Editor’s Note: Noel Dickover is the director of PeaceTech Data Networks at the PeaceTech Lab. The Lab was created by US Institute of Peace to advance the institute’s work at the intersection of technology, media and data with the aiming of reducing violent conflict around the world.
Dickover heads up the recently-launched Open Situation Room eXchange project, which is a collaboration and data sharing platform for peacebuilders in conflict zones. Here he explains how agriculture big data tools, particularly those tracking weather, can help.
A recent NASA study found that the drought that began in 1998 in the eastern Mediterranean Levant region, including conflict-affected countries such as Cyprus, Israel, Jordan, Lebanon, Palestine, Syria, and Turkey, was the worst drought in over 900 years.
In fact, some studies have explored the connections between climate change, migration, and social instability.
Researchers have demonstrated that an extreme drought in Syria between 2006 and 2009 was closely linked to the emergence of the violent uprising that began in 2011, escalating the ‘Arab Spring’ movement across the region. A combination of “poor governance and unsustainable agricultural and environmental policies” led to a catalytic effect that contributed to unrest.
The researchers found that the drought exacerbated existing water and agricultural insecurity and caused massive agricultural failures and livestock mortality — the consequence of which was over 1.5 million people migrating from rural areas to urban centers. This, with other factors, catalyzed into the Arab Spring.
Climate change is causing significant shifts in weather patterns. These weather shifts are contributing to desertification in some of the world’s most violent conflict areas such as Darfur, and this desertification is becoming a driver of conflict.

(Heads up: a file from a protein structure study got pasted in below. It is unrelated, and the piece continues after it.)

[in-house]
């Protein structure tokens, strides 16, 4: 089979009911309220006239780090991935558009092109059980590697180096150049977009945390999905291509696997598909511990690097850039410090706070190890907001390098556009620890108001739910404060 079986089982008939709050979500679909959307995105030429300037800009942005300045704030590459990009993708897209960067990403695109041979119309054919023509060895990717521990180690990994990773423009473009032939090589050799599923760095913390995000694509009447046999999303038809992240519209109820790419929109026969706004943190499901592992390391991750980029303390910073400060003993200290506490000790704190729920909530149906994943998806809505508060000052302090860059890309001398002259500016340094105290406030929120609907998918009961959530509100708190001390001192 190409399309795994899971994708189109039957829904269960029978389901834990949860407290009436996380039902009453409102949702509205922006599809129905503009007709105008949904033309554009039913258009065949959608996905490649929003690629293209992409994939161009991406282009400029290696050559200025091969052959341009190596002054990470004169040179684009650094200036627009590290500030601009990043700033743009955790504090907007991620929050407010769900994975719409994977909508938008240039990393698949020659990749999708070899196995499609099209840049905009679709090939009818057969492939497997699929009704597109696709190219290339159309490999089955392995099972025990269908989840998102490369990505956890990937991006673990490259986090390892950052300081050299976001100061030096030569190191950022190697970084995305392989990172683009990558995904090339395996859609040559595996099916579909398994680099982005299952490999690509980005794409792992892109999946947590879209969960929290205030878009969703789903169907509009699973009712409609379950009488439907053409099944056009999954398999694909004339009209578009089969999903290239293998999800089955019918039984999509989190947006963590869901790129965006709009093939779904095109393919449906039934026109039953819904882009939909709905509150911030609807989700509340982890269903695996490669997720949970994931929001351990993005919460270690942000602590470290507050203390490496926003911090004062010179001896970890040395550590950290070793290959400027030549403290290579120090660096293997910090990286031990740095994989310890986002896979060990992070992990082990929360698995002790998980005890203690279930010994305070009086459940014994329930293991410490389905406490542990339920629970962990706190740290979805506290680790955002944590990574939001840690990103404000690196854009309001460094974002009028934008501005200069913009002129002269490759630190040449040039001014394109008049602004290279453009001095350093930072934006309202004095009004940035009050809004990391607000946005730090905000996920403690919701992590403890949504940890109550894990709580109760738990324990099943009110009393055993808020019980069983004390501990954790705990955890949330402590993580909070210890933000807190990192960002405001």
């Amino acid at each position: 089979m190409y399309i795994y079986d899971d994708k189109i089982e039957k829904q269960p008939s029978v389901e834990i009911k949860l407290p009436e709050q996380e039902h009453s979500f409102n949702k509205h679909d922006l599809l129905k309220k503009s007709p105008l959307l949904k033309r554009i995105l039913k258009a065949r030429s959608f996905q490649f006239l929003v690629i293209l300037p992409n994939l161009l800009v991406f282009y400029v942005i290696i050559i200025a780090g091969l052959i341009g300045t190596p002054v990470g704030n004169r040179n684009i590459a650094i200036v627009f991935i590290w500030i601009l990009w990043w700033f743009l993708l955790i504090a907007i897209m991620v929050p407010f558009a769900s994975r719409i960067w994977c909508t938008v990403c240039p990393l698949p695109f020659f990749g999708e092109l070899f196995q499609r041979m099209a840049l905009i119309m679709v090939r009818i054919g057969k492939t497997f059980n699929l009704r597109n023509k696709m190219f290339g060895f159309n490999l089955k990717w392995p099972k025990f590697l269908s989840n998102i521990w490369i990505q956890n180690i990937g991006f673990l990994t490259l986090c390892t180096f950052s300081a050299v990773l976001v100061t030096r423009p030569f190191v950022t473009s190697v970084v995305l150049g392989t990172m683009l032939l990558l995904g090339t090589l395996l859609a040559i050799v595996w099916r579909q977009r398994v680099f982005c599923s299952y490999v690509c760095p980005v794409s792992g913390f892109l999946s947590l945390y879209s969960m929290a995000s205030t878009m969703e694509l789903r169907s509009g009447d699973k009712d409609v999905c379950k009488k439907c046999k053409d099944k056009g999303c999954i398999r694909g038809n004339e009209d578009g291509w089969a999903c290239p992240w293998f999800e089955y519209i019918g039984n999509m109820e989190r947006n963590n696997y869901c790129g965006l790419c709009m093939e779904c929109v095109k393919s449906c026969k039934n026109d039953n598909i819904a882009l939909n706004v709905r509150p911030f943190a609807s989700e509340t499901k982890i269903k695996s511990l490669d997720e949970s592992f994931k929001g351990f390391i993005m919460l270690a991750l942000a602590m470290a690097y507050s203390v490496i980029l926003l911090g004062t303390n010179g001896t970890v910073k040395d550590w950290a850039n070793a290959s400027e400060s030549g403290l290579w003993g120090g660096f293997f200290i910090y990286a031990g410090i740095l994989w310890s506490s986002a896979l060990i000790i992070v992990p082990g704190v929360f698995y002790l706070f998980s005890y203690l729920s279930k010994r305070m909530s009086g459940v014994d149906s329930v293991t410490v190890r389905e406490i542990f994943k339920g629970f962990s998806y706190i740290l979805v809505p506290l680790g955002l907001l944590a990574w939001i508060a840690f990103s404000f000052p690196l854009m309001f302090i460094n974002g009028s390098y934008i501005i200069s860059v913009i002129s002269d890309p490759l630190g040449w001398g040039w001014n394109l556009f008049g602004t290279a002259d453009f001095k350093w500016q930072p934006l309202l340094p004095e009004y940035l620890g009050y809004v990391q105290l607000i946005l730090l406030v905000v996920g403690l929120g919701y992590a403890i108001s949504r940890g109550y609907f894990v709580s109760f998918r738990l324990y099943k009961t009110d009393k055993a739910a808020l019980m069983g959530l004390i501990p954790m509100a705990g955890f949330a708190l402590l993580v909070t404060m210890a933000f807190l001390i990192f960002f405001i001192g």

Since 2003, an ongoing conflict between various violent nomadic militias and government forces has led to over 200,000 deaths and 2.5 million displaced people. While it’s primarily a human-centered conflict, deserts have been spreading south in the Sudan for the past four decades. This has led to a 12% loss of forest cover over the last 15 years. Simultaneously, livestock herds have grown from just over 25 million to 125 million. The stress of desertification and “the irregular but marked decline in rainfall,” has pushed the UN to proclaim that we are “unlikely to see a lasting peace unless widespread and rapidly accelerating environmental degradation is urgently addressed.”
The January 2014, the UN Convention to Combat Desertification (UNCCD) report, Desertification: The Invisible Frontline, stated that more than 1.5 billion people depend on land that’s degrading, and 74 percent of them are poor.
It is in this context that the PeaceTech Lab started investigating climate change-related data sources that could help detect early warning signs of social unrest and conflict. And a new movement is now underway in the peacebuilding sector to start exploring this in conflict zones.
Data can come from the event reports of protests and violent incidents, conversations about those events on social media, and from a variety of other structured and unstructured sources. By aggregating disparate information sources, the hope is that we can find better insights on tensions arising from inter-communal violence, ethnic and religious tensions, poor governance or gender issues. The PeaceTech Lab’s Open Situation Room Exchange provides an early attempt to use this information to provide a baseline view of conflict across the globe.